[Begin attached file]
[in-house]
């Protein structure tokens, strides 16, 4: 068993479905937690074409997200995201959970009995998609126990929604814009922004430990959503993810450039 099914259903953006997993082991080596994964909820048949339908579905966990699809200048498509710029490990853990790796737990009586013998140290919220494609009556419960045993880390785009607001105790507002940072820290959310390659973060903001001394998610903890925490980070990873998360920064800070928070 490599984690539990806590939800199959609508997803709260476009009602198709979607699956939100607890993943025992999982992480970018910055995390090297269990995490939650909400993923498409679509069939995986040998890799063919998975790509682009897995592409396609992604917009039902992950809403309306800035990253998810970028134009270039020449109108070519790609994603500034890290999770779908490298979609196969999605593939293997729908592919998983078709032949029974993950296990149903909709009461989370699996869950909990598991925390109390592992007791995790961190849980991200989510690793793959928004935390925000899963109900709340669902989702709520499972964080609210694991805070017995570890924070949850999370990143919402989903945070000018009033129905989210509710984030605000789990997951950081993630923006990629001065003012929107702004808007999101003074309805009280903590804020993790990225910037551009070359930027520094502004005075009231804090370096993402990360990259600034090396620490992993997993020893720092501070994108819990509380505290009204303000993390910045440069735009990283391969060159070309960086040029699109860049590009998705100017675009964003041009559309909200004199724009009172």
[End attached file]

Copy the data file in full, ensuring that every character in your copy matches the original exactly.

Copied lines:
[in-house]
């Protein structure tokens, strides 16, 4: 068993479905937690074409997200995201959970009995998609126990929604814009922004430990959503993810450039 099914259903953006997993082991080596994964909820048949339908579905966990699809200048498509710029490990853990790796737990009586013998140290919220494609009556419960045993880390785009607001105790507002940072820290959310390659973060903001001394998610903890925490980070990873998360920064800070928070 490599984690539990806590939800199959609508997803709260476009009602198709979607699956939100607890993943025992999982992480970018910055995390090297269990995490939650909400993923498409679509069939995986040998890799063919998975790509682009897995592409396609992604917009039902992950809403309306800035990253998810970028134009270039020449109108070519790609994603500034890290999770779908490298979609196969999605593939293997729908592919998983078709032949029974993950296990149903909709009461989370699996869950909990598991925390109390592992007791995790961190849980991200989510690793793959928004935390925000899963109900709340669902989702709520499972964080609210694991805070017995570890924070949850999370990143919402989903945070000018009033129905989210509710984030605000789990997951950081993630923006990629001065003012929107702004808007999101003074309805009280903590804020993790990225910037551009070359930027520094502004005075009231804090370096993402990360990259600034090396620490992993997993020893720092501070994108819990509380505290009204303000993390910045440069735009990283391969060159070309960086040029699109860049590009998705100017675009964003041009559309909200004199724009009172």